The panel reviewed only two of the 85 infant deaths in 2014, and the panel has been entirely inactive since May 2014, according to the Maine Department of Health and Human Services.
“The legislation surrounding the Maternal, Fetal and Infant Mortality Review Panel has always been restrictive,” DHHS spokeswoman Samantha Edwards wrote in an email. Another state panel, which investigates the deaths and serious injuries of older children, doesn’t face the same restriction. It can review relevant medical records without a family’s consent, which is consistent with exceptions made for public health reasons in federal medical privacy rules.
In his letter to current and potential review panel members, Pezzullo wrote that the panel will discuss at its first meeting “the more robust process now in place for reaching out to families prior to a case review.”
He also announced a new CDC staff coordinator for the panel, and the group’s shift to the CDC’s Division of Licensing and Certification from the Division of Population Health. The Division of Licensing and Certification, where the coordinator currently works, is responsible for licensing medical facilities and tracking “sentinel events,” which are health care errors that result in patient death or harm.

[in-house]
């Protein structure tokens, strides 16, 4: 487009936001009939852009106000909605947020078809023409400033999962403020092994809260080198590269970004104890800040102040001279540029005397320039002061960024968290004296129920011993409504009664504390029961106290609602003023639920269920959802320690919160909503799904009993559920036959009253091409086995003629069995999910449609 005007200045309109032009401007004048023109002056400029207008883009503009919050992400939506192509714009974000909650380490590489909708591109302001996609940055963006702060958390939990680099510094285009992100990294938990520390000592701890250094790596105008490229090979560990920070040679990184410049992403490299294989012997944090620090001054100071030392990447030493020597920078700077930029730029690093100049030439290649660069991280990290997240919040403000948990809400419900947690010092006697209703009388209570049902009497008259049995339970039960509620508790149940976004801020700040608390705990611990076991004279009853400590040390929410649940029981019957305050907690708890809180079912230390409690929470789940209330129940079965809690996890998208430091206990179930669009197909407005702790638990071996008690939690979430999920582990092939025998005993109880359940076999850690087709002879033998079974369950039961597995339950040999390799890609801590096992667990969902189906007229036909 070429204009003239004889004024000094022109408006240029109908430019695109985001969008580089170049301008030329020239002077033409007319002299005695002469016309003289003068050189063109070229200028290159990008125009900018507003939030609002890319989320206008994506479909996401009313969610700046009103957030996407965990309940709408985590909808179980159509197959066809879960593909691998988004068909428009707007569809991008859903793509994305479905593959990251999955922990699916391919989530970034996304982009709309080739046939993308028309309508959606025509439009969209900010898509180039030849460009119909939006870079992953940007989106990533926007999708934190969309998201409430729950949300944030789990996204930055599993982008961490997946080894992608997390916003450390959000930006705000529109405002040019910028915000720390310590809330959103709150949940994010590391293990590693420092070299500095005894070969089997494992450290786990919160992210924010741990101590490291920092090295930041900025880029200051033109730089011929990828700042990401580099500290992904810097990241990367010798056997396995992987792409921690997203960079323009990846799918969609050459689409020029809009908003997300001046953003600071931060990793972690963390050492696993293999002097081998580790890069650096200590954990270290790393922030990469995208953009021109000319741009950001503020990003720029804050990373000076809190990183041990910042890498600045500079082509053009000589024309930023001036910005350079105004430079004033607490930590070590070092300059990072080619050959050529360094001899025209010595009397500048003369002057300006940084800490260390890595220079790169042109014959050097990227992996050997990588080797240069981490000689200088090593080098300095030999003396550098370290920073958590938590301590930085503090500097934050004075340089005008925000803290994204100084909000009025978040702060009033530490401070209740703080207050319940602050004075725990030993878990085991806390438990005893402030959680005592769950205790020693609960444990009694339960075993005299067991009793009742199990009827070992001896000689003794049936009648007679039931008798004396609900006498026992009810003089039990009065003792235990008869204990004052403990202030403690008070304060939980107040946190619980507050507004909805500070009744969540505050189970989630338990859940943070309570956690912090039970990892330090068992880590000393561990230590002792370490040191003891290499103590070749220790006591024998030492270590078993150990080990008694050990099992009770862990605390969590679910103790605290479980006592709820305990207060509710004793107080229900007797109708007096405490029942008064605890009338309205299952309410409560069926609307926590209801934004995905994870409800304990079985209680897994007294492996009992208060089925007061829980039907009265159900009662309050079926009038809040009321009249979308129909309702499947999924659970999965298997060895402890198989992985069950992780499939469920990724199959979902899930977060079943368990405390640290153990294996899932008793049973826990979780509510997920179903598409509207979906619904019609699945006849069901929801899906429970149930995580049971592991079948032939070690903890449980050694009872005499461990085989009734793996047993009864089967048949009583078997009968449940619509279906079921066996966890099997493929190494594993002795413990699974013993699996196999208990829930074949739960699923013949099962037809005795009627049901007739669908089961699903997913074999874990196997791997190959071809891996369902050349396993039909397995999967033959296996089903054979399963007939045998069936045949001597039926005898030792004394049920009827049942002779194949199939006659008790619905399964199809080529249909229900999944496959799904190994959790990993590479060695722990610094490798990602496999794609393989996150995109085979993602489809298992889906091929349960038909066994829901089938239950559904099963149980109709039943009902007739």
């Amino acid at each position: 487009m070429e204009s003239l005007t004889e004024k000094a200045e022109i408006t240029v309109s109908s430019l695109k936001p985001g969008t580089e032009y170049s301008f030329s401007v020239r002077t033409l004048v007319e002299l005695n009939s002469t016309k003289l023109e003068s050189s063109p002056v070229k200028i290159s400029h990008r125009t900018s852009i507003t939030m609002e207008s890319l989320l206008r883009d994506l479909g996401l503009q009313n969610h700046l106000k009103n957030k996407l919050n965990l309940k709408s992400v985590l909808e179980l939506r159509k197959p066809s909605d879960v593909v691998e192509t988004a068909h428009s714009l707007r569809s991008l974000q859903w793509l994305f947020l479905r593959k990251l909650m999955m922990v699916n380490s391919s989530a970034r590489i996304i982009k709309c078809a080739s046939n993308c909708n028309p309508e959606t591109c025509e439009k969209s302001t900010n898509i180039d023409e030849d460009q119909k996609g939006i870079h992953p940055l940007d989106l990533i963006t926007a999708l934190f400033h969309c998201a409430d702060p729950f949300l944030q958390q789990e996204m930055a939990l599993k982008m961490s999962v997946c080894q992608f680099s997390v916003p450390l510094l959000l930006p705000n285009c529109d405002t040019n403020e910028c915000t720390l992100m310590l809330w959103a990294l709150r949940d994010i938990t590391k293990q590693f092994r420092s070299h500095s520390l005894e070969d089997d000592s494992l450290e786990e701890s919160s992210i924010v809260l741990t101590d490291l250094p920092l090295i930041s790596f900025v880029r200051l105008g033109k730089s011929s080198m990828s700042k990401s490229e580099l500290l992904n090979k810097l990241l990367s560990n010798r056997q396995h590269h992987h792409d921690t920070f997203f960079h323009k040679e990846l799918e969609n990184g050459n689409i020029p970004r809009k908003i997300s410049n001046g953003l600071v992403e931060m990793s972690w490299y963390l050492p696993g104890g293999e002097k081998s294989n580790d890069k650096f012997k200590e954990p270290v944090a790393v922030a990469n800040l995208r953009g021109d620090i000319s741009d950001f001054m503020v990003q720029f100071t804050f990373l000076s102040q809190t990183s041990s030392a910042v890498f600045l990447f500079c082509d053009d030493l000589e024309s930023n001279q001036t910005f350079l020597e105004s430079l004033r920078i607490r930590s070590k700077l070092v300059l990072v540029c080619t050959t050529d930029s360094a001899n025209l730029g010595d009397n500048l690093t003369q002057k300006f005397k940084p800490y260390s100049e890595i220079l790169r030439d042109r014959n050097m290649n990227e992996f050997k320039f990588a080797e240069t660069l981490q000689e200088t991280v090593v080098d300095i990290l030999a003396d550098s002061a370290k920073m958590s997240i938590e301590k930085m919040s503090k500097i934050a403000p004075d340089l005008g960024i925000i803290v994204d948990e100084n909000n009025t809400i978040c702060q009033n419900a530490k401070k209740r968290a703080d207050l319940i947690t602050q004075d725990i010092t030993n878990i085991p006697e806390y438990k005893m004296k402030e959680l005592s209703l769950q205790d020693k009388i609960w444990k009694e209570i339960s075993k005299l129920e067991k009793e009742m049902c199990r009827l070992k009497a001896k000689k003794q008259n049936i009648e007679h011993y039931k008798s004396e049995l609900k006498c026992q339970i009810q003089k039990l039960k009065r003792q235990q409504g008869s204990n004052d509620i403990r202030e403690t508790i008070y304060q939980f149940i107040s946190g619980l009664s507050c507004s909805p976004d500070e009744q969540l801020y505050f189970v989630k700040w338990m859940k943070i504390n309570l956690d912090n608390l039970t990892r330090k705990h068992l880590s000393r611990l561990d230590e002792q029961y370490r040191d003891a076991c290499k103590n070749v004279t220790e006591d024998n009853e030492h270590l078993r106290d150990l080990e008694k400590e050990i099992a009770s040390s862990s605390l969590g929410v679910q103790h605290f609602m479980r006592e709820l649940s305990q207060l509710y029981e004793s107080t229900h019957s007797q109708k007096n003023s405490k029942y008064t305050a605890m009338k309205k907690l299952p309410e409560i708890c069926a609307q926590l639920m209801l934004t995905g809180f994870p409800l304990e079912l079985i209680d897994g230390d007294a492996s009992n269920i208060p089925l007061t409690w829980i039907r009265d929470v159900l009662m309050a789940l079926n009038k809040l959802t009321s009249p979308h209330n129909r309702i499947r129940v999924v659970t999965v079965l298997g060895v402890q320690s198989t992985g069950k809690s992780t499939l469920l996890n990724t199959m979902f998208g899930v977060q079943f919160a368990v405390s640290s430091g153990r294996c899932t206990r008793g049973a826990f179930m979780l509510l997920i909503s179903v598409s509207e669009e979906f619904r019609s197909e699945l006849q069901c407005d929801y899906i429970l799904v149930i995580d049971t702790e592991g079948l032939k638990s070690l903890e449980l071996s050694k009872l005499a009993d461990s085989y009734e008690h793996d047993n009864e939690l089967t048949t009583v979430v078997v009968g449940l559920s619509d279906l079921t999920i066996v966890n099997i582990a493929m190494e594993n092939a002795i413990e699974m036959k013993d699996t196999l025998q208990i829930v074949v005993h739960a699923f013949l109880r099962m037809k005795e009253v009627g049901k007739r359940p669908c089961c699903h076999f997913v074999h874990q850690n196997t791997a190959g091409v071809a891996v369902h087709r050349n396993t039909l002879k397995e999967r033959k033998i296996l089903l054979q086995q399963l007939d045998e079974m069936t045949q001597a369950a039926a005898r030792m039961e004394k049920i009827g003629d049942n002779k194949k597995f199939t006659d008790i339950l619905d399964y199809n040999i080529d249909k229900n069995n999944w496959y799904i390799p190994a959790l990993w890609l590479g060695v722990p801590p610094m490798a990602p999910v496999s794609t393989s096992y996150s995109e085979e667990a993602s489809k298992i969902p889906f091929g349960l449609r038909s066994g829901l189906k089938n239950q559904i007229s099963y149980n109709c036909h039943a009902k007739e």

While the law hasn’t changed yet to allow the panel to use a “more robust process” to obtain information, the Department of Health and Human Services has proposed legislation that would allow the panel to access relevant medical records related to fetal and infant deaths without the family’s consent.
“These changes will improve the ability of the Panel to meet national best practice recommendations for reviewing deaths and identifying opportunities to prevent future deaths,” Edwards wrote.
Sen. Lisa Keim, R-Dixfield, has also proposed legislation that would allow the panel easier access to needed records. In addition, her bill, “An Act To Reduce Maternal, Fetal and Infant Mortality,” would require that the panel examine why Maine’s infant mortality rate has risen in the past two decades and report back to the Legislature, and put a requirement in law that the panel meet at least twice annually, Senate Republican spokeswoman Krysta West wrote in an email.
Rep. Scott Hamann, a South Portland Democrat, had proposed legislation related to the infant mortality review panel but said he will instead sign onto Keim’s bill as a cosponsor.
“I think it’s good to have somebody from the Senate working on this, and across chambers and across parties,” he said. “I think this should be a nonpartisan issue.”
Maine Focus is a journalism and community engagement initiative at the Bangor Daily News.